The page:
The Medal of Honor is the highest military decoration in the United States of America. It was first awarded during the American Civil War and the latest action for which it has been awarded was Somalia. It has often been given posthumously. It was originally given only to enlisted men although Army officers first received them in 1891 and Naval officers in 1915. It is often erroneously called the "Congressional" Medal of Honor.
Many Medals of Honor awarded in the 19th century were associated with saving the flag, not just for patriotic reasons, but because the flag was a primary means of battlefield communication.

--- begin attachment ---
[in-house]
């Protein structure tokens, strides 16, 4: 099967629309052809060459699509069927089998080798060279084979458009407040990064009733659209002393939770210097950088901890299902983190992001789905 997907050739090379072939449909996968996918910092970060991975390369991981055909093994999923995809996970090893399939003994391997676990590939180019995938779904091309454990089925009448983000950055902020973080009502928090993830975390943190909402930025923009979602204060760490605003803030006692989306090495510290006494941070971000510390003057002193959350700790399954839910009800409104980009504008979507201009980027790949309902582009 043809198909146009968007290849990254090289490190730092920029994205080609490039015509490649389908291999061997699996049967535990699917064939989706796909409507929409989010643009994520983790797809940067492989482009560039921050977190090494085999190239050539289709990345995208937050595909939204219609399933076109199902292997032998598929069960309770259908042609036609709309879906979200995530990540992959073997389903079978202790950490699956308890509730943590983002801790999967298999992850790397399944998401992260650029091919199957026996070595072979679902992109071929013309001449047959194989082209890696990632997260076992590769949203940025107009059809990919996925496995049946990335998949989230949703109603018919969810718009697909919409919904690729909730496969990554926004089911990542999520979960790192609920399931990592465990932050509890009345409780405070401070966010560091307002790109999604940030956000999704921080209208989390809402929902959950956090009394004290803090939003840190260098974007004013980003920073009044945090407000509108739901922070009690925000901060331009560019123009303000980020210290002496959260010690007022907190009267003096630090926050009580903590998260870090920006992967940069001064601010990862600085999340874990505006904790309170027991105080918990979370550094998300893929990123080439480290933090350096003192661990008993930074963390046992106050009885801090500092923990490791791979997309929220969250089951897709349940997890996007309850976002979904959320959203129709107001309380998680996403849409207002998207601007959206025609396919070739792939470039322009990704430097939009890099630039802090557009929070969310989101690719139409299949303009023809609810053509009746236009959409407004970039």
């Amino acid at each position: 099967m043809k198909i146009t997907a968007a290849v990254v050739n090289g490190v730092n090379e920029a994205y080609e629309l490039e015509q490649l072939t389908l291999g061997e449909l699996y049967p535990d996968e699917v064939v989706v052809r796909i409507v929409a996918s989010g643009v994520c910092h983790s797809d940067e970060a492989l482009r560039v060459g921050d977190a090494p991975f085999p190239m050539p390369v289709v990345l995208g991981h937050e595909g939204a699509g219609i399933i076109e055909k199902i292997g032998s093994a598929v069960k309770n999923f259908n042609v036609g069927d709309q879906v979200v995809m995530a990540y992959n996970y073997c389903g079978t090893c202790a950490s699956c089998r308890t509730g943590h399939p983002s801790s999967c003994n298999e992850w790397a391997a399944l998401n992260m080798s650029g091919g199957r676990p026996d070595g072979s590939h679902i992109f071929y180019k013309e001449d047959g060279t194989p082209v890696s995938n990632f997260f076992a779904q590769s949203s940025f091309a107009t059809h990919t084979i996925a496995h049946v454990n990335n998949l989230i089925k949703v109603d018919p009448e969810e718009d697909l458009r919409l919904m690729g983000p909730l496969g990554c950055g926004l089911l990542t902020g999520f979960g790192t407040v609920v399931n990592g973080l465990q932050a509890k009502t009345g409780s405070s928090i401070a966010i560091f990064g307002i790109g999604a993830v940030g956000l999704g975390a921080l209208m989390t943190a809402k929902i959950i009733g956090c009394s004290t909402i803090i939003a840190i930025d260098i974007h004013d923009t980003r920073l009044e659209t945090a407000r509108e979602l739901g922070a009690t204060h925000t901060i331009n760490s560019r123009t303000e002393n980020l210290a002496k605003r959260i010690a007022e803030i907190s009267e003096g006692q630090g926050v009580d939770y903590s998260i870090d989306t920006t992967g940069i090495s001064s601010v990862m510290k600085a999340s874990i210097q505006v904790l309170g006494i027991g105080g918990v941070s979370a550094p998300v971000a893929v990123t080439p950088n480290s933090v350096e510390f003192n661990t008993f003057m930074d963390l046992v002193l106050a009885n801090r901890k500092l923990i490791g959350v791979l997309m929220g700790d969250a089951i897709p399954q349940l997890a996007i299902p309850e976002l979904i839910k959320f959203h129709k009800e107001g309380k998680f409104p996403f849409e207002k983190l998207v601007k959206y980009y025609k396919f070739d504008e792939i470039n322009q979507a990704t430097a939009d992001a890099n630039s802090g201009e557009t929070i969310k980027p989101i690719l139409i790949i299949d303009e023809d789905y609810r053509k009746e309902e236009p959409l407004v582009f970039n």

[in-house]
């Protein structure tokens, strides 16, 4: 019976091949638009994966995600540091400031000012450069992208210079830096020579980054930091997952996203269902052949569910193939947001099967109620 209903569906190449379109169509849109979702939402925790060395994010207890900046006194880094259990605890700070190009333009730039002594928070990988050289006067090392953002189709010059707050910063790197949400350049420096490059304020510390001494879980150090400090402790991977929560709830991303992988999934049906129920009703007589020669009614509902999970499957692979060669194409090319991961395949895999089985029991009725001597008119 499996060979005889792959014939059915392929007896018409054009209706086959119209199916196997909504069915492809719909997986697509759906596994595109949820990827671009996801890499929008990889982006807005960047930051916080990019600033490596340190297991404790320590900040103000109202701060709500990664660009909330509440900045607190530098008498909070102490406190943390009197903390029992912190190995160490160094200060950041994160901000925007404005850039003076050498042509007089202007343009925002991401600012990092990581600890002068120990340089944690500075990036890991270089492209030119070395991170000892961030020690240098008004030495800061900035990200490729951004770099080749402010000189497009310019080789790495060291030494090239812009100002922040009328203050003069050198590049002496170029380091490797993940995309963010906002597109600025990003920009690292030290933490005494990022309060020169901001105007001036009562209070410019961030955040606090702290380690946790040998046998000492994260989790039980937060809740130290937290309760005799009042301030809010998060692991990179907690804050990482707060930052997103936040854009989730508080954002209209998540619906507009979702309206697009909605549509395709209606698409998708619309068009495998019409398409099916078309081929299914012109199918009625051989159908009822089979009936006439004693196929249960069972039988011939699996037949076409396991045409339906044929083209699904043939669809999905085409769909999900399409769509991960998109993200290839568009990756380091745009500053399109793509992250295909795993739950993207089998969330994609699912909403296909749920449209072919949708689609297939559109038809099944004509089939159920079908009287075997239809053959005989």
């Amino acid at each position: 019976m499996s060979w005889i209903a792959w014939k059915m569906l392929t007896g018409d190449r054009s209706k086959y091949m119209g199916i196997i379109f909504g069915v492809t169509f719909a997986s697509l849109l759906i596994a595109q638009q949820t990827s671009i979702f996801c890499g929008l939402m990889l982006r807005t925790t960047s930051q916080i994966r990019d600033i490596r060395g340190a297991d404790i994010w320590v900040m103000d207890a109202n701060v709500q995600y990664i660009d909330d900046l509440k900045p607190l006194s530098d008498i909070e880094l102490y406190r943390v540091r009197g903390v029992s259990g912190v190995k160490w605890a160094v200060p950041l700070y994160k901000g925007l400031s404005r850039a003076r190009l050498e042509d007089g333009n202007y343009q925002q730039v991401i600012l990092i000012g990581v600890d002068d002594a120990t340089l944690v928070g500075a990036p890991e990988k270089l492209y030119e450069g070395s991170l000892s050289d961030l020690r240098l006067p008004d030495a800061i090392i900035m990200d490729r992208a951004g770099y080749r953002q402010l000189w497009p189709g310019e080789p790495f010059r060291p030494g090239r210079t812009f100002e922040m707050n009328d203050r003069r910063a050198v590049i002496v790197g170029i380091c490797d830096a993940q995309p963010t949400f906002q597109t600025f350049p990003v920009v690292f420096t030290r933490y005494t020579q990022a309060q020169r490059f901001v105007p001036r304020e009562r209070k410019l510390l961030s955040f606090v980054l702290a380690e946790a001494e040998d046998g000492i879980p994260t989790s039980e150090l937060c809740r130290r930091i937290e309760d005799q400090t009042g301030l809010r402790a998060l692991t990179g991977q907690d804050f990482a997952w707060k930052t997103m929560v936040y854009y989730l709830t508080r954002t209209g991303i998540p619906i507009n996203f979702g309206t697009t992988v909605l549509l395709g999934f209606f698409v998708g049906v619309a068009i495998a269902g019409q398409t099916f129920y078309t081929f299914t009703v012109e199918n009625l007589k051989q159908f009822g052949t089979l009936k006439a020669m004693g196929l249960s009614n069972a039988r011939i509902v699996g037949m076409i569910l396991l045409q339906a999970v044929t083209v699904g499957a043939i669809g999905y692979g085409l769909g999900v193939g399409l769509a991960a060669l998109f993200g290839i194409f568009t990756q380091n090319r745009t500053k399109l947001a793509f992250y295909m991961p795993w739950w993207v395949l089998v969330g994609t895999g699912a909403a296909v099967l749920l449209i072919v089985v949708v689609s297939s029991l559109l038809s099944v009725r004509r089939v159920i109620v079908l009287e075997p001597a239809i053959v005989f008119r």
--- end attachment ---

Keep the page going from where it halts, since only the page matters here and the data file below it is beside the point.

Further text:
During and after the 20th century, the medal has been awarded for extreme bravery above and beyond the call of duty, where a person consistently and persistently has put his comrades safety foremost to the utter disregard of his own life.
The medal consists of a gold star surrounded by a wreath, topped by an eagle on a bar inscribed with the word "Valor." The medal is attached to a thick blue ribbon, which is then worn around the neck.
The Medal of Honor also confers a special rank on its recipients. The highest ranking officer in the US military is required to initiate the salute, no matter how low the rank of the recipient, many of them enlisted personnel.
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3 Recipients of the Medal of Honor Include
4 External Link